Friday, April 24, 2020

NY Times: Chinese Agents Spread Coronavirus Panic

Chinese agents helped spread coronavirus panic in US via social media and texts

United States intelligence officials reportedly believe Chinese agents used social media and text messages in March to help fan the flames surrounding the coronavirus panic, the New York Times reported. 
The New York Times cited six U.S. intelligence officials from different agencies on Wednesday who claimed agents from the Chinese government used social media messages and texts to American citizens as a means to spread disinformation, including that the Trump administration was planning to deploy troops to prevent riots and looters, as well as impose strict curfews. 

“They will announce this as soon as they have troops in place to help prevent looters and rioters,” one of the messages read, which cited a source in the Department of Homeland Security. “He said he got the call last night and was told to pack and be prepared for the call today with his dispatch orders.”
China denied involvement in spreading the information, saying, “The relevant statements are complete nonsense and not worth refuting.”

“We urge the U.S. to stop political manipulation, get its own house in order and focus more on fighting the epidemic and boosting the economy,” Chinese Foreign Ministry spokesman Zhao Lijian said at a news conference last week.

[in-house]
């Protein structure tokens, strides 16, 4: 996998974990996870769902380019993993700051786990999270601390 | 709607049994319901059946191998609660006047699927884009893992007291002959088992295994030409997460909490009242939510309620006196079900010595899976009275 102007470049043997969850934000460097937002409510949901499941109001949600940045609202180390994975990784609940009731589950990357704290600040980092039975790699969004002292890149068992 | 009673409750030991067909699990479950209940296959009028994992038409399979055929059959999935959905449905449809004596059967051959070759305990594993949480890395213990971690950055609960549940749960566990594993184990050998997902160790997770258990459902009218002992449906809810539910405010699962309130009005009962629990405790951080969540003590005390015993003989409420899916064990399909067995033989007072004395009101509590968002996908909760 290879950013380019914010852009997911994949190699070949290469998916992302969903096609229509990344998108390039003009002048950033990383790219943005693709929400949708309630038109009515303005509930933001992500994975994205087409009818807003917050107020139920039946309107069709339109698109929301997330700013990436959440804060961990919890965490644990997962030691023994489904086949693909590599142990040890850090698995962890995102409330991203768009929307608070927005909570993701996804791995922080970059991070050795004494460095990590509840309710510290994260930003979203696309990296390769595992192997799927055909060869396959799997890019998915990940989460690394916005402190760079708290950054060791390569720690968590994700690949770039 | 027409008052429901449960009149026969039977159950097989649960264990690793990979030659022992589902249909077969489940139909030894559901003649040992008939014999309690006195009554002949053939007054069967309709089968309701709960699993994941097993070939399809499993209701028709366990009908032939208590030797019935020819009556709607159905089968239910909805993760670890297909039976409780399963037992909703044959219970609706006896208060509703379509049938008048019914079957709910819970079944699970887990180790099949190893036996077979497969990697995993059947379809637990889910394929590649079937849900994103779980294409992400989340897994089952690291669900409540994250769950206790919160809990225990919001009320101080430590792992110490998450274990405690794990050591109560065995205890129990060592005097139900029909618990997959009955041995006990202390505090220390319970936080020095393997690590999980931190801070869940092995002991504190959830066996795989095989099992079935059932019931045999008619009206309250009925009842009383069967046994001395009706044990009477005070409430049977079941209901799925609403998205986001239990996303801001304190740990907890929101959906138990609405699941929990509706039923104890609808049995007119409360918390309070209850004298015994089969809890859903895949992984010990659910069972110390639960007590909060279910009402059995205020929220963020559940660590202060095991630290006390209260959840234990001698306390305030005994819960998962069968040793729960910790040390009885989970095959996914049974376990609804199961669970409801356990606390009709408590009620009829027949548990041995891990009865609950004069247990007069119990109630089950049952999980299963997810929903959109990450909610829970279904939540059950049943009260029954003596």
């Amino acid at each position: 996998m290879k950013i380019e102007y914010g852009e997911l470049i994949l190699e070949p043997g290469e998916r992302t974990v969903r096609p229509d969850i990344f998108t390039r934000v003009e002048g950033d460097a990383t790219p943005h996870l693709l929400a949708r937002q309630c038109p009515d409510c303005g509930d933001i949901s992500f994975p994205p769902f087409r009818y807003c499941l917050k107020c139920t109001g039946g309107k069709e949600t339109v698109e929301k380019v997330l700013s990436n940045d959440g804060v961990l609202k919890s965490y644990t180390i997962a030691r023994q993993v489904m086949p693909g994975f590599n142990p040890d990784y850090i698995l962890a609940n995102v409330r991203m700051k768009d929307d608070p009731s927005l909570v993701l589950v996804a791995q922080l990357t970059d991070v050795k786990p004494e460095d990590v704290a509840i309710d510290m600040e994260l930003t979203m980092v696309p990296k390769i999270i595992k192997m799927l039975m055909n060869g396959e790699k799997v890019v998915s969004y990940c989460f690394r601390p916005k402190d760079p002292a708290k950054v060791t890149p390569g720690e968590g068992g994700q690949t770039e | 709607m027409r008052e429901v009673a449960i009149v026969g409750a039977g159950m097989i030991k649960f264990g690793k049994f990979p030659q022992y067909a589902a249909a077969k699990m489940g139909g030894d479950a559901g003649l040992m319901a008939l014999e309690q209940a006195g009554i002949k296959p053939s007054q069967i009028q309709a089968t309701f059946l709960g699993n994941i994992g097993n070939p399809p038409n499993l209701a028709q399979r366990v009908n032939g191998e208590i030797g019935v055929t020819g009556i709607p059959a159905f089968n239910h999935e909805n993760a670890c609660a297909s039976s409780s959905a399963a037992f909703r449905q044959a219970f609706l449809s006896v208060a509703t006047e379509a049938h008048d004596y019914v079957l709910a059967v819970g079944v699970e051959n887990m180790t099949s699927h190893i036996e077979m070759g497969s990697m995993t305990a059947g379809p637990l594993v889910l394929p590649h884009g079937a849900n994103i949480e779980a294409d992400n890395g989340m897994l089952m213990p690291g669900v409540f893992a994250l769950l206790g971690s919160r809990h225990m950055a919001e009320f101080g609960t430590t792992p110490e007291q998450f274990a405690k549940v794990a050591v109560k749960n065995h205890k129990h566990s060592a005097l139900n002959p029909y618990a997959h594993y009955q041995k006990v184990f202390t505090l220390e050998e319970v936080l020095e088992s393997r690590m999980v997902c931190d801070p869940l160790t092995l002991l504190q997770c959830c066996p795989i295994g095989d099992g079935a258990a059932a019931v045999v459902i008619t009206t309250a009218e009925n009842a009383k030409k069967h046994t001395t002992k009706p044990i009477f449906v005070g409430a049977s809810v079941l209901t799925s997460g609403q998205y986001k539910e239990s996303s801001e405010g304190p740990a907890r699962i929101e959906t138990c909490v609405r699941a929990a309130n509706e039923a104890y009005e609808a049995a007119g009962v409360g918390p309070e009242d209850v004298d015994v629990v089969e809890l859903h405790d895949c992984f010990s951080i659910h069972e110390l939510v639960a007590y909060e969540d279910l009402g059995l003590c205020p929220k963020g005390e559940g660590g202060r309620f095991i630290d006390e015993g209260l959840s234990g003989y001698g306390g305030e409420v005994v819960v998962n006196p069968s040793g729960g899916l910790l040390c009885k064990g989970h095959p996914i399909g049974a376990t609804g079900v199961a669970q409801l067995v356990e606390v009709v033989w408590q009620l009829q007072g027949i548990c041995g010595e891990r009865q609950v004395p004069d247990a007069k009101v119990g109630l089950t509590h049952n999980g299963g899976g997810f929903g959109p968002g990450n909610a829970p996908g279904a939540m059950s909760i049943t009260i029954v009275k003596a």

Two of the U.S. officials who spoke with the New York Times said they don’t believe China created the messages but rather “amplified” those already in circulation. The messages then grabbed enough attention from unsuspecting citizens and were spread on their own, especially on Facebook.

The officials, who included both civil servants and political appointees, claimed the Chinese operatives were using Russian techniques to create fake social media accounts targeted at U.S. citizens who would believe and then spread the disinformation. The U.S. officials added that encrypted platforms, such as WhatsApp or Signal, were employed in the campaigns, making it much harder to track than other social media apps. 
After rumors began swirling on social media in March that the federal government was considering a national quarantine, the White House’s National Security Council issued a statement declaring the widespread social media posts “FAKE.”

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